Rabu, 18 April 2007
New Hardcore Civic Type R - R
New Hardcore Civic Type R - R
Few cars have been as eagerly anticipated or made as big an impact as Honda's Civic Type R. The British-built sensation saw off all-comers in a first test against key rivals in Issue 946, and established itself as Auto Express's favourite hot hatch in the process.
Now there's worse news for the opposition. The Japanese firm has created the Type R-R, an even more focused version of the class winner, and a spiritual successor to Ford's Escort Cosworth - and it looks set to kick the Focus ST into touch! We were first to put it to the test.
Its basis is a standard Type R, but a series of modifications swell engine power and reduce kerbweight.
Honda has stripped out the cabin, removing anything that isn't absolutely necessary in the name of shedding the pounds. Gone is the stereo, and for the moment sound deadening is absent, too. The standard seats have now been replaced with figure-hugging racing items, and what these lack in adjustability they make up for by giving a sportier, lower driving position than in the regular car. The racy feeling from behind the wheel is suitably amplified when you press the dash-mounted starter.
As the engine bursts into life, it sounds far more raucous than that of the standard model. Bosses were adamant the original Type R didn't need buckets of power, yet engineers clearly couldn't help themselves when it came to specifying the R-R's motor.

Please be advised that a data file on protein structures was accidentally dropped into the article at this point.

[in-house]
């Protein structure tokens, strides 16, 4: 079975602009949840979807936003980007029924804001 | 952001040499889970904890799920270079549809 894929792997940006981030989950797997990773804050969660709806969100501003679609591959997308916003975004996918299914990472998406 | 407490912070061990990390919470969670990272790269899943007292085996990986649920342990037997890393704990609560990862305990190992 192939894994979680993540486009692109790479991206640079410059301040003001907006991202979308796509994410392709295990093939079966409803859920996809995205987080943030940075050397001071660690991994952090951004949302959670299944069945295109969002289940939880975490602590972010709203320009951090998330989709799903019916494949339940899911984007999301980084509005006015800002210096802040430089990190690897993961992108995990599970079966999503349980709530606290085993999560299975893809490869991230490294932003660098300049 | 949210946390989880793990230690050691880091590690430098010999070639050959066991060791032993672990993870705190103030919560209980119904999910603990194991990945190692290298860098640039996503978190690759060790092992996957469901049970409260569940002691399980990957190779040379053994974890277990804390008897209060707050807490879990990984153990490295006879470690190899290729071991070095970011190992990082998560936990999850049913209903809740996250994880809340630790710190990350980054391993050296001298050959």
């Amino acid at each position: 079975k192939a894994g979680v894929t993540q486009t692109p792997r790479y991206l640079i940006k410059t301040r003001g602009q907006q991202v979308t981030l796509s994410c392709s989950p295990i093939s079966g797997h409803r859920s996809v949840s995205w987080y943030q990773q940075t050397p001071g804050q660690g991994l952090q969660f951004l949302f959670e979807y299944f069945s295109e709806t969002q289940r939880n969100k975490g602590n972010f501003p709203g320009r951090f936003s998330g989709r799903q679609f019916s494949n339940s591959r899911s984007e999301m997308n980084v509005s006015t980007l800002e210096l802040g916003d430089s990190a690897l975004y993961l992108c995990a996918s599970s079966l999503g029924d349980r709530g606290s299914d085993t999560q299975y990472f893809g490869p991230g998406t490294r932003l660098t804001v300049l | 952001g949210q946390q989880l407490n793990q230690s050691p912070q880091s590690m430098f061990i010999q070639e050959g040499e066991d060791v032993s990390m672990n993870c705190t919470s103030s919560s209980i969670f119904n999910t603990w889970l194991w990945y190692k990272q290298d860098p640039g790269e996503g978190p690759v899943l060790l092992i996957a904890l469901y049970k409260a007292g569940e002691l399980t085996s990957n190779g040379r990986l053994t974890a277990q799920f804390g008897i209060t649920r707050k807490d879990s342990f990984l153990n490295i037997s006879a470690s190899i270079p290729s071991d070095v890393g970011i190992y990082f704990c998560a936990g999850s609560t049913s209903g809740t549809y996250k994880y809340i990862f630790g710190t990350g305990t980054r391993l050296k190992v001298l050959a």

Thanks to careful tuning, this car kicks out a tyre-burning 260bhp. It's the same basic i-VTEC 2.0-litre unit, but Honda has reduced friction on the internals and redesigned the camshafts. However, the greatest power gains have come from electronic improvements made using the ECU to operate the VTEC system.
Now, the engine doesn't go into fuel-sipping mode at lower revs, improving throttle response as a result. Meanwhile, the VTEC set-up cuts in at 5,100rpm instead of 5,400rpm. So rather than the perceptible increase in power you get when VTEC is unleashed on the standard model, the R-R's engine feels stronger throughout the rev range thanks to a 30 per cent hike in torque. Combining a compliant ride with taut handling is one of the standard hot Civic's greatest attributes. And although this car's suspension has been revised to give it more focused handling, it still rides bumps surprisingly well.
Probably the biggest change is to the steering. It has been made even more responsive, so the smallest input to the Alcantara-clad wheel has an immediate impact on the vehicle's position on the road. However, you do have to put your faith in the system because it's lacking in feedback, particularly at low speeds. Still, the car's handling remains nimble and sure-footed.
Another area that doesn't fall short on the standard model is the gear-change. Yet while the original is a manual, this car gets a six-speed sequential unit. You use the clutch to start off, and then simply pull the lever back to shift up and push it forwards to go down through the box.
Changes are made in only 80 milliseconds, which gives a brutal edge to the Type R-R, particularly as the steering wheel writhes with every upshift. Considering how much extra power is going through the front wheels, traction is remarkable. You'd expect to spend a lot of time sitting in a cloud of expensive tyre smoke, but engineers have been careful to tune the suspension so that does not happen. Instead, the car gets on with the job of entertaining its driver with even more purpose than the standard car.
Our drive has left us in no doubt that Honda's Civic is the undisputed hot hatch champion. With more power, it just gets better!